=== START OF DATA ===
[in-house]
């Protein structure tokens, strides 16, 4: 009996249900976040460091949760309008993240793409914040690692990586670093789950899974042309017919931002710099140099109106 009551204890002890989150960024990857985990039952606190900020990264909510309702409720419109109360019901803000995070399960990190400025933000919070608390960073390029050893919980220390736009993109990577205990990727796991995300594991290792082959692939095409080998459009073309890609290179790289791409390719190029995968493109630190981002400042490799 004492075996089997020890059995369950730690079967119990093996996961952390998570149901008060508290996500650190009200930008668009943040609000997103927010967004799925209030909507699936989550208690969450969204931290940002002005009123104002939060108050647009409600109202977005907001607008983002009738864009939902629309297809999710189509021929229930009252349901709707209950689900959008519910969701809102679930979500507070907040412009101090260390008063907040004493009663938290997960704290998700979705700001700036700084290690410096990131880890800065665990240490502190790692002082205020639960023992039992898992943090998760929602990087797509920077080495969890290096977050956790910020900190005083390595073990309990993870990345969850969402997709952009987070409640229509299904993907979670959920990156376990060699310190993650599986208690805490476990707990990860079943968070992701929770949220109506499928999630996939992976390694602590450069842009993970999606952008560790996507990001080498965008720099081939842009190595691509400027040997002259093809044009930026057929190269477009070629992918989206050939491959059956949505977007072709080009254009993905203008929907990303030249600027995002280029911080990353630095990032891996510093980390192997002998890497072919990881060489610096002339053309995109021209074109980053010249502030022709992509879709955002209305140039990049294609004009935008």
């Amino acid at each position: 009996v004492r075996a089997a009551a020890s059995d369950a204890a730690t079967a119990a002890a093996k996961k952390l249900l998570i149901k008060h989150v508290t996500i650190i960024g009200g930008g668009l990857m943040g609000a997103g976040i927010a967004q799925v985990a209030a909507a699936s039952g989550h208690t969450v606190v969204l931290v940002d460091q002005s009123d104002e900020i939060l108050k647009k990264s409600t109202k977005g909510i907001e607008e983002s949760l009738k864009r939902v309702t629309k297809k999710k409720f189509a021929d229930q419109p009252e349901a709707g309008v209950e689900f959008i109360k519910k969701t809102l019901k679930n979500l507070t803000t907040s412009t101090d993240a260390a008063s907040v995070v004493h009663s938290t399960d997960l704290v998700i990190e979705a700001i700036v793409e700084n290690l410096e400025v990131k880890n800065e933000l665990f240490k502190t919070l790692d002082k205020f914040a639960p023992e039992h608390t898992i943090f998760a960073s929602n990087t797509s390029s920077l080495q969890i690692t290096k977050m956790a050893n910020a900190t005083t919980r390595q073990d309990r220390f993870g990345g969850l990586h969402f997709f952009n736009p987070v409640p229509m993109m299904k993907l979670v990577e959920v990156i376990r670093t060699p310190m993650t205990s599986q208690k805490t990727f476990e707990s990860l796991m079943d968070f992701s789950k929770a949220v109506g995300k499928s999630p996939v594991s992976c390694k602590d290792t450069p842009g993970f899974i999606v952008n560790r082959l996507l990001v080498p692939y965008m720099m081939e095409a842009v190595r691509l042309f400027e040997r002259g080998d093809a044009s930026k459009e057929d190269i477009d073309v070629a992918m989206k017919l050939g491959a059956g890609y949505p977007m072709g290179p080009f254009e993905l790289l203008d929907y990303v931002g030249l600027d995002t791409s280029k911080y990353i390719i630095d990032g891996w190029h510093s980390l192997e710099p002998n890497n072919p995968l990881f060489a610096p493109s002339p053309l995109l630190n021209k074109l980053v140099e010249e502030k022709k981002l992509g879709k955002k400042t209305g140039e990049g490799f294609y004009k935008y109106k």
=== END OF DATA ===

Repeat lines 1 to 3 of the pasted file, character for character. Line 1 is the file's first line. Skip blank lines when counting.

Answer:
[in-house]
């Protein structure tokens, strides 16, 4: 009996249900976040460091949760309008993240793409914040690692990586670093789950899974042309017919931002710099140099109106 009551204890002890989150960024990857985990039952606190900020990264909510309702409720419109109360019901803000995070399960990190400025933000919070608390960073390029050893919980220390736009993109990577205990990727796991995300594991290792082959692939095409080998459009073309890609290179790289791409390719190029995968493109630190981002400042490799 004492075996089997020890059995369950730690079967119990093996996961952390998570149901008060508290996500650190009200930008668009943040609000997103927010967004799925209030909507699936989550208690969450969204931290940002002005009123104002939060108050647009409600109202977005907001607008983002009738864009939902629309297809999710189509021929229930009252349901709707209950689900959008519910969701809102679930979500507070907040412009101090260390008063907040004493009663938290997960704290998700979705700001700036700084290690410096990131880890800065665990240490502190790692002082205020639960023992039992898992943090998760929602990087797509920077080495969890290096977050956790910020900190005083390595073990309990993870990345969850969402997709952009987070409640229509299904993907979670959920990156376990060699310190993650599986208690805490476990707990990860079943968070992701929770949220109506499928999630996939992976390694602590450069842009993970999606952008560790996507990001080498965008720099081939842009190595691509400027040997002259093809044009930026057929190269477009070629992918989206050939491959059956949505977007072709080009254009993905203008929907990303030249600027995002280029911080990353630095990032891996510093980390192997002998890497072919990881060489610096002339053309995109021209074109980053010249502030022709992509879709955002209305140039990049294609004009935008």
């Amino acid at each position: 009996v004492r075996a089997a009551a020890s059995d369950a204890a730690t079967a119990a002890a093996k996961k952390l249900l998570i149901k008060h989150v508290t996500i650190i960024g009200g930008g668009l990857m943040g609000a997103g976040i927010a967004q799925v985990a209030a909507a699936s039952g989550h208690t969450v606190v969204l931290v940002d460091q002005s009123d104002e900020i939060l108050k647009k990264s409600t109202k977005g909510i907001e607008e983002s949760l009738k864009r939902v309702t629309k297809k999710k409720f189509a021929d229930q419109p009252e349901a709707g309008v209950e689900f959008i109360k519910k969701t809102l019901k679930n979500l507070t803000t907040s412009t101090d993240a260390a008063s907040v995070v004493h009663s938290t399960d997960l704290v998700i990190e979705a700001i700036v793409e700084n290690l410096e400025v990131k880890n800065e933000l665990f240490k502190t919070l790692d002082k205020f914040a639960p023992e039992h608390t898992i943090f998760a960073s929602n990087t797509s390029s920077l080495q969890i690692t290096k977050m956790a050893n910020a900190t005083t919980r390595q073990d309990r220390f993870g990345g969850l990586h969402f997709f952009n736009p987070v409640p229509m993109m299904k993907l979670v990577e959920v990156i376990r670093t060699p310190m993650t205990s599986q208690k805490t990727f476990e707990s990860l796991m079943d968070f992701s789950k929770a949220v109506g995300k499928s999630p996939v594991s992976c390694k602590d290792t450069p842009g993970f899974i999606v952008n560790r082959l996507l990001v080498p692939y965008m720099m081939e095409a842009v190595r691509l042309f400027e040997r002259g080998d093809a044009s930026k459009e057929d190269i477009d073309v070629a992918m989206k017919l050939g491959a059956g890609y949505p977007m072709g290179p080009f254009e993905l790289l203008d929907y990303v931002g030249l600027d995002t791409s280029k911080y990353i390719i630095d990032g891996w190029h510093s980390l192997e710099p002998n890497n072919p995968l990881f060489a610096p493109s002339p053309l995109l630190n021209k074109l980053v140099e010249e502030k022709k981002l992509g879709k955002k400042t209305g140039e990049g490799f294609y004009k935008y109106k």